According to Utilitarianism, by John Stuart Mill, what are the only things desirable as ends? What does it mean to say something is desirable as an end?

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In chapter II of Utilitarianism, John Stuart Mill states:

Utility, or the Greatest Happiness Principle, holds that actions are right in proportion as they tend to promote happiness, wrong as they tend to produce the reverse of happiness. By happiness is intended pleasure, and the absence of pain; by...

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In chapter II of Utilitarianism, John Stuart Mill states:

Utility, or the Greatest Happiness Principle, holds that actions are right in proportion as they tend to promote happiness, wrong as they tend to produce the reverse of happiness. By happiness is intended pleasure, and the absence of pain; by unhappiness, pain, and the privation of pleasure.

Pleasure and the absence of pain are therefore the only things desirable as ends. This is a simple enough thesis and it is arguable that the main reason for Utilitarianism being a book rather than a very short essay is the sheer number of objections its detractors have raised. Many of these are linguistic rather than strictly philosophical. The word "pleasure" tends to suggest sensual gratification, which Mill's critics describe as "swinish." Mill counters this objection rather neatly by saying that we only regard it as degrading to compare the pleasure of a human to the pleasure of an animal because the appropriate pleasures for a human ought to be higher: including "pleasures of the intellect; of the feelings and imagination, and of the moral sentiments."

To say that something is desirable as an end means that it is desirable in itself, not as a means to gaining something else. If I say that I want to be powerful, you may well ask me what I will do with the power when I have it. If I want to be rich, you might ask me what I will buy with the money. If, however, I say that I want to be happy, no one will ask what I plan to do with all the happiness, because it is an end in itself. It is worth noting that much of the moral opprobrium of sermons and satires is conventionally directed at those who mistake means for ends. The miser, for instance, is a stock figure of comedy because he is foolish enough to regard money as an end in itself.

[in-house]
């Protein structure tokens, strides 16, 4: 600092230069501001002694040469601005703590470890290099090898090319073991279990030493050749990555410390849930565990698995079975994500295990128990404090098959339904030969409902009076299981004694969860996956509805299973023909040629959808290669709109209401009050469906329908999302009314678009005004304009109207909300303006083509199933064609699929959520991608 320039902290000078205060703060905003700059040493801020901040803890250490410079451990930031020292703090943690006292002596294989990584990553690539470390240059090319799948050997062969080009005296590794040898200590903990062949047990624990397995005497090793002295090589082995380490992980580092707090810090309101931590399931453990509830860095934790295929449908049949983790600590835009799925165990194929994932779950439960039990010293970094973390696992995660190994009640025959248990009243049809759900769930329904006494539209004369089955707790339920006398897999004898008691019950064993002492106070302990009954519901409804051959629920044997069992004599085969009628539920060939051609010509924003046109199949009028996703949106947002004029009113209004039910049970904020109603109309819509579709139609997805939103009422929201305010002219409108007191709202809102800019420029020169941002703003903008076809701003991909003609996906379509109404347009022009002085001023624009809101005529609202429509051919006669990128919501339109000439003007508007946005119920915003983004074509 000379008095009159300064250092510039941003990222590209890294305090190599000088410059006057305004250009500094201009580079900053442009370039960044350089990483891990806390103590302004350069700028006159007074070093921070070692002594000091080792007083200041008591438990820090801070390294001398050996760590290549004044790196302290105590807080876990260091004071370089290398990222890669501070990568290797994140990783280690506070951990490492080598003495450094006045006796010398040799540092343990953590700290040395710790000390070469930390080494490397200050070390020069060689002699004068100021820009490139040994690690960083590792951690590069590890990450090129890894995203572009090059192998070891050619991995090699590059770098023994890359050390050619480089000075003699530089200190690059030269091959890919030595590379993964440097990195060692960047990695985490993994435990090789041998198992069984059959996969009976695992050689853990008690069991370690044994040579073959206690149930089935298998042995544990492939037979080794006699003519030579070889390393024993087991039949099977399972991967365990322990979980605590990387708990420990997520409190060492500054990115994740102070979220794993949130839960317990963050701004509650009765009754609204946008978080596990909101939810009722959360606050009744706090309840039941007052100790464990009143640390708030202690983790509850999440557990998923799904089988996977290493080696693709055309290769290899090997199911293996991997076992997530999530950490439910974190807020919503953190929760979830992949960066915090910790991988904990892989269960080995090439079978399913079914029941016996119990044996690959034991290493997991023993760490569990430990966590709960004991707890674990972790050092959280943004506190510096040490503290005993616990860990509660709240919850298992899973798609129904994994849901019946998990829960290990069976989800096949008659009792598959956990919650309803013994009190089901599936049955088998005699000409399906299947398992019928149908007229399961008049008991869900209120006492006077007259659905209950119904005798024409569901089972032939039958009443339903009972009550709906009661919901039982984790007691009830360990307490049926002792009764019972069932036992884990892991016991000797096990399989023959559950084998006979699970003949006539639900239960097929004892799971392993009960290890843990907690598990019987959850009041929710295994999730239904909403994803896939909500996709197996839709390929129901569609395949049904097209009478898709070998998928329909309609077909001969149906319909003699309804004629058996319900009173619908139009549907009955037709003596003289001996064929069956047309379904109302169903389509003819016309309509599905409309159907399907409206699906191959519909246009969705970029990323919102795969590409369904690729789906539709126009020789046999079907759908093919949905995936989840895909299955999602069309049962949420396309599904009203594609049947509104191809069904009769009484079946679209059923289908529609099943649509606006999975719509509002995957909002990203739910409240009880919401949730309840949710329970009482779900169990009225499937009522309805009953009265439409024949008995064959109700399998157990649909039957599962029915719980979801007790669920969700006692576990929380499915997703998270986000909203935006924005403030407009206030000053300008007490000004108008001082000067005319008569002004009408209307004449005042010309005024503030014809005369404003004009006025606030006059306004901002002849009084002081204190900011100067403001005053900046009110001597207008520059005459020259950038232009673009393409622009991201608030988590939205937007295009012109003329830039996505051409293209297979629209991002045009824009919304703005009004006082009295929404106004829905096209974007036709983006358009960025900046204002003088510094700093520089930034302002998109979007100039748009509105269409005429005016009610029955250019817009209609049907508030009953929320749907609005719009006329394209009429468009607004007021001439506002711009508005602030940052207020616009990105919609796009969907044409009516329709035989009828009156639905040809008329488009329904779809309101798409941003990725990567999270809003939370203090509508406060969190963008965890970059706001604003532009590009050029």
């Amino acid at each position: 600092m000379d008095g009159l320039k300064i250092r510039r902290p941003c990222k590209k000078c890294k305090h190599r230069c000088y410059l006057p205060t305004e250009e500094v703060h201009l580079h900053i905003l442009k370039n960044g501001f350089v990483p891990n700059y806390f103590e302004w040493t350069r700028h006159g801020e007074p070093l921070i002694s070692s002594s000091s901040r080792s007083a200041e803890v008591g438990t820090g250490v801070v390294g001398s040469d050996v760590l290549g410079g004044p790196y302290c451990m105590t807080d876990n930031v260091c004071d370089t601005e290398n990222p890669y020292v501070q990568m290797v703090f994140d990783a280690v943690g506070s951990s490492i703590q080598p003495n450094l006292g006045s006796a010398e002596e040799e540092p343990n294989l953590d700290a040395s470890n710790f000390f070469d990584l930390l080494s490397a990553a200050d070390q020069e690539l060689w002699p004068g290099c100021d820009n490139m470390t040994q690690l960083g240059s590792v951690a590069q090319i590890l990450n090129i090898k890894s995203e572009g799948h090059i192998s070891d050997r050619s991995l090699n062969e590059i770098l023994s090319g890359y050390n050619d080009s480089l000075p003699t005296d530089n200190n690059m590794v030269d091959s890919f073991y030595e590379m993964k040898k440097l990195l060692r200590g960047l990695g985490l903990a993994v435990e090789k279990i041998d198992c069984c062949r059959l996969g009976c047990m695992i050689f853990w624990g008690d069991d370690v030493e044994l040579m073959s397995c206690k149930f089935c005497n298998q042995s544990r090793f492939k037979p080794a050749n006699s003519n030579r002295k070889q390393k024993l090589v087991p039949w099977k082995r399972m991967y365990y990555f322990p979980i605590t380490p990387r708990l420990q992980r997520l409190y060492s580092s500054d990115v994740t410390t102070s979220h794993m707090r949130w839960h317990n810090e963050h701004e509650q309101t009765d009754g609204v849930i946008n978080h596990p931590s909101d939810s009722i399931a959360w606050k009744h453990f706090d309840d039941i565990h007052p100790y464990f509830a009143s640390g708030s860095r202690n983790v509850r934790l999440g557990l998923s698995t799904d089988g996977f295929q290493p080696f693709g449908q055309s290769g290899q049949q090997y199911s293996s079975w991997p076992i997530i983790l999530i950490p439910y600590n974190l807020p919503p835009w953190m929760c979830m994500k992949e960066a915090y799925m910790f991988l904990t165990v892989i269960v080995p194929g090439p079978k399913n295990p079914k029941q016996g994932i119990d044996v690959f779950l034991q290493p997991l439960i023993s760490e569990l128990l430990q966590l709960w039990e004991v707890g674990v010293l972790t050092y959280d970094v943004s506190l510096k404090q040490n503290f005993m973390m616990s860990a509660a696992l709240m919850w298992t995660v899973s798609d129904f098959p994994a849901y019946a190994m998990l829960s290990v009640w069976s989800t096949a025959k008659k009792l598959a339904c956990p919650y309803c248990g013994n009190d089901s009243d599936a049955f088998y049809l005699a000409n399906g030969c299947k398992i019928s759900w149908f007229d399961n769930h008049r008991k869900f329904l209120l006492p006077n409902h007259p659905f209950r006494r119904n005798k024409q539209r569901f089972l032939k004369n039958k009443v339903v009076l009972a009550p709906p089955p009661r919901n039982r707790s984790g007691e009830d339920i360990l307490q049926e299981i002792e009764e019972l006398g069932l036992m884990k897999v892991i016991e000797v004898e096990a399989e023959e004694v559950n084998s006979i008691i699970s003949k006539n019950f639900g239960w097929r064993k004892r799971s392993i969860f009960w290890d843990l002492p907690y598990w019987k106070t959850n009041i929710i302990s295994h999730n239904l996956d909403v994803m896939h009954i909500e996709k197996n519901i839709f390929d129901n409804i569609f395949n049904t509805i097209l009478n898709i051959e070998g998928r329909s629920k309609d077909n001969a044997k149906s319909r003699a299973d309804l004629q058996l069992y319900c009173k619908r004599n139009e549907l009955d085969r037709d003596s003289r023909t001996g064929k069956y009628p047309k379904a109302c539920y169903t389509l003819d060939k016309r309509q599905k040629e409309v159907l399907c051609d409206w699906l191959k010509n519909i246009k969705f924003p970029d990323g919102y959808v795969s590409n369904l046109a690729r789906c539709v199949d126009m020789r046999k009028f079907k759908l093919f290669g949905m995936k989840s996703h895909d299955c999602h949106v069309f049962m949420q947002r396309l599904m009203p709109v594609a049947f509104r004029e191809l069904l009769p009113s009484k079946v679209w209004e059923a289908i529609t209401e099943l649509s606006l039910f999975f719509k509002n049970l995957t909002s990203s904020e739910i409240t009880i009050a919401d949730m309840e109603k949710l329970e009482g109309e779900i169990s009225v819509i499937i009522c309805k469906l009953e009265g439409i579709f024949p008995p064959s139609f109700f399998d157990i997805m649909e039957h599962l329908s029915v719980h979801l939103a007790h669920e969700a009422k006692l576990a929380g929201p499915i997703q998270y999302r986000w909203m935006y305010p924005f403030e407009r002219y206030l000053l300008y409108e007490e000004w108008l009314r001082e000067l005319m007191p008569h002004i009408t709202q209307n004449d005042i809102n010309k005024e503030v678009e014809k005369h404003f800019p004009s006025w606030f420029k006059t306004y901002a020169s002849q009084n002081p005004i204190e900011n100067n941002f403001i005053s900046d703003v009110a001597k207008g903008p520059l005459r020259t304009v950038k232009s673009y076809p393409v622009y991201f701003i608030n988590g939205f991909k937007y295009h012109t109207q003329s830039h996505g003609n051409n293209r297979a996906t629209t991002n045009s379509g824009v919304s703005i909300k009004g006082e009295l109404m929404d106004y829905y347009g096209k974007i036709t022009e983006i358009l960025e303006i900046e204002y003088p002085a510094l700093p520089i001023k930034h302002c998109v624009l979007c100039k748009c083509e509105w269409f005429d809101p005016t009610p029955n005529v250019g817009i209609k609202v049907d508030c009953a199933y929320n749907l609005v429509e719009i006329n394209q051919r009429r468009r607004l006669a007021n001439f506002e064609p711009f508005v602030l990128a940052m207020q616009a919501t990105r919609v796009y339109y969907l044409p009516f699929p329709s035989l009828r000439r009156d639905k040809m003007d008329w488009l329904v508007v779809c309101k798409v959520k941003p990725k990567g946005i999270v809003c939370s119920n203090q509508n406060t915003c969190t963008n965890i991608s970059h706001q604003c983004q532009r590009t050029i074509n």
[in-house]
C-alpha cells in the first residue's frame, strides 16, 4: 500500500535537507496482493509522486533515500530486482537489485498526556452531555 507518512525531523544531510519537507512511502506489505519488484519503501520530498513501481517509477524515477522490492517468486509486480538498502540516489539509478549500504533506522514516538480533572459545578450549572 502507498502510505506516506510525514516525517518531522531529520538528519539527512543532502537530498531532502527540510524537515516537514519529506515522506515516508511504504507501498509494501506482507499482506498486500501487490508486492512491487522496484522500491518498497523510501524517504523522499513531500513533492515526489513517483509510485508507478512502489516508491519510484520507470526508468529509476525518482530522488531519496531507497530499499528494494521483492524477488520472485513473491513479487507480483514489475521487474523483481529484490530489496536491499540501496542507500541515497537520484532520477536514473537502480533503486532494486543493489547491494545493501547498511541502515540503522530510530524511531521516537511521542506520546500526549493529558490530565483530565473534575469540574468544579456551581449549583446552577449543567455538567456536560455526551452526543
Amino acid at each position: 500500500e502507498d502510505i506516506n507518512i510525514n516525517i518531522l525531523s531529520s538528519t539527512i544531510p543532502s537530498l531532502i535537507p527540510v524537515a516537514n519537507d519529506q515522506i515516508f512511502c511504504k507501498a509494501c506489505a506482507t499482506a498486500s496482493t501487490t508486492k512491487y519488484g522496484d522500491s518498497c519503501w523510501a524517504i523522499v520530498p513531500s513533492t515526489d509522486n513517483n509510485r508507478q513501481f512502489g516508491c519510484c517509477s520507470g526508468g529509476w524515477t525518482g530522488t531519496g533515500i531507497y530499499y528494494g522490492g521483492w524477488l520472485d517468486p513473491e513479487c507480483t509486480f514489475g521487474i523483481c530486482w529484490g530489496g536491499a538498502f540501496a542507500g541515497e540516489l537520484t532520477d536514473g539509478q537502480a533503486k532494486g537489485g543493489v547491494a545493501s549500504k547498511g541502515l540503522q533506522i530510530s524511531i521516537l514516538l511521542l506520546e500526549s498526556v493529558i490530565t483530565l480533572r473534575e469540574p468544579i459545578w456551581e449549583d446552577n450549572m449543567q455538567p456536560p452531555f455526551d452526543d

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In his book Utilitarianism, JS Mill sets out the foundations of the utilitarian philosophy of morality. In it, he states that the utilitarian theory of morality holds that "pleasure, and freedom from pain, are the only things desirable as ends; and that all desirable things (which are as numerous in the utilitarian as in any other scheme) are desirable either for the pleasure inherent in themselves, or as means to the promotion of pleasure and the prevention of pain."

As Mill explains, many people have taken exception to this idea, as they feel that it reduces humans to little more than animals. However, Mill says, it is not at all incompatible with the utilitarian principle to recognize that the quality of some pleasures is greater than that of others and that mental pleasures may be superior to bodily ones. The measure of what constitutes a pleasure to be striven for does not depend only on quantity, but upon quality: thus, utilitarianism does not mean that we should not strive for intellectual and moral pleasures.

Despite this, however, what Mill is ultimately saying is that the only things humans want for their own sakes are to be free from pain and to experience pleasure. Something desired "for its own end" is something not desired as a means of achieving something else—a "means to an end"—but simply because, in and of itself, it represents a complete goal. Anything else we might want is actually a means to an end. If we desire another human being, it is either because we want love or because we want sexual pleasure. If we want love, it is because we want to experience the mental, emotional and physical pleasure engendered by that love and so forth. When we break down all human desires according to the utilitarian principle, they can all be reduced to a question of either the pursuit of pleasure (of whatever kind) or the desire to be pain-free (either physically, mentally, or emotionally).

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The answer to this question can be found in Chapter II of Mill’s work.  There, he is laying out the basic ideas of his philosophy of utilitarianism.  Let us look at his own words to see what things are actually desirable as ends.  Mill says that

…pleasure, and freedom from pain, are the only things desirable as ends; and that all desirable things (which are as numerous in the utilitarian as in any other scheme) are desirable either for the pleasure inherent in themselves, or as means to the promotion of pleasure and the prevention of pain.

So, the answer to this part of your question is that the only things desirable as ends are pleasure and the freedom from pain.

But what does it mean for something to be desirable as an end?  If a thing is desirable as an end, we want it for itself and not because we can use it to get something else.  So, for example, money cannot possibly be desirable as an end.  We only value money because we can use it to get things.  If we could not use our money to buy anything, we would not really desire it.  Mill says that pleasure and the absence of pain are the only things that we want for themselves, not as a way to get something else.

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